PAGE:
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Using INS Border Apprehension Data to Measure the Flow of Undocumented Migrants Crossing the U.S.-Mexico Frontier

Thomas J. Espenshade
The International Migration Review
Vol. 29, No. 2 (Summer, 1995), pp. 545-565
DOI: 10.2307/2546793
Stable URL: http://www.jstor.org/stable/2546793
Page Count: 21
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Abstract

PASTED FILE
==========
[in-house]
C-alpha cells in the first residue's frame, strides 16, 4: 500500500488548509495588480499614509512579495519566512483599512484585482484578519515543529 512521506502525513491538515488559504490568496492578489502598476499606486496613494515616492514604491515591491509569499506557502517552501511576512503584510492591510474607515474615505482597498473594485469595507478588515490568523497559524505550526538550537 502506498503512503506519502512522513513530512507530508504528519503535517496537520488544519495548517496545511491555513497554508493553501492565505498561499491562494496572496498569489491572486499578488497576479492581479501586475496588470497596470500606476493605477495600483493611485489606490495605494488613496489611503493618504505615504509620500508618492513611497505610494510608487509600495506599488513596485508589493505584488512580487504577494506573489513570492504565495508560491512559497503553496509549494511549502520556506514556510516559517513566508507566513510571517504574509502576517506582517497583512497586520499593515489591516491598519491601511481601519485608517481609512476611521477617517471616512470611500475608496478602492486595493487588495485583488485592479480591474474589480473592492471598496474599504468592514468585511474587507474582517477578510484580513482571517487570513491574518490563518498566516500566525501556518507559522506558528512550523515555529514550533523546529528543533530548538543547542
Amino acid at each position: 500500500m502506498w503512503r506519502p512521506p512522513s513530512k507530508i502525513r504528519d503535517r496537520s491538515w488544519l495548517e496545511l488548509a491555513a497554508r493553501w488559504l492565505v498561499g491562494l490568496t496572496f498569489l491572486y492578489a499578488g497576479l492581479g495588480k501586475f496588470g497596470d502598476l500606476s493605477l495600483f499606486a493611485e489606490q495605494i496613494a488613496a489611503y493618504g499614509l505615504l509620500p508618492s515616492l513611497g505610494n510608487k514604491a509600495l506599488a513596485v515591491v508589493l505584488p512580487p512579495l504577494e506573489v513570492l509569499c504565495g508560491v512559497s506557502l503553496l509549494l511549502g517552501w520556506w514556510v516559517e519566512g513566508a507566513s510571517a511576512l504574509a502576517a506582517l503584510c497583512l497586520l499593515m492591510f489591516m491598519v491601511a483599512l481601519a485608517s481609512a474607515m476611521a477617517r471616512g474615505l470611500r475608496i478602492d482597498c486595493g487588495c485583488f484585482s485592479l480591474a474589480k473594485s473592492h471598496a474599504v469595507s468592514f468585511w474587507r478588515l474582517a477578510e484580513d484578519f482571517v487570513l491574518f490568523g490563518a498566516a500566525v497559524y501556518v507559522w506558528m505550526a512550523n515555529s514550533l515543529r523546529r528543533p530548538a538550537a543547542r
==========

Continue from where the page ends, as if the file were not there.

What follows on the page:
This article examines how data on INS border apprehensions are related to the flow of undocumented migrants crossing the southern U.S. border. Its centerpiece is a demographic model of the process of unauthorized migration across the Mexico-U.S. frontier. This model is both a conceptual framework that allows us to see theoretical linkages between apprehensions and illegal migrant flows, and a methodological device that yields estimates of the gross number of undocumented migrants. One implication of the model is that, for the first time, the relation between apprehensions and illegal flows can be examined empirically. We show that the ratio in each period between apprehensions and the undocumented flow is simply the odds of being located and arrested on any given attempt to enter the United States clandestinely. In addition, data for 1977-1988 suggest that the simple linear correlation between the number of apprehensions and the volume of illegal immigration is approximately 0.90 and that the size of the illegal migrant flow is roughly 2.2 times the number of Border Patrol arrests. The article concludes with a discussion of the conditions under which it is appropriate to use INS apprehensions data as an indicator for the flow of undocumented U.S. migrants.

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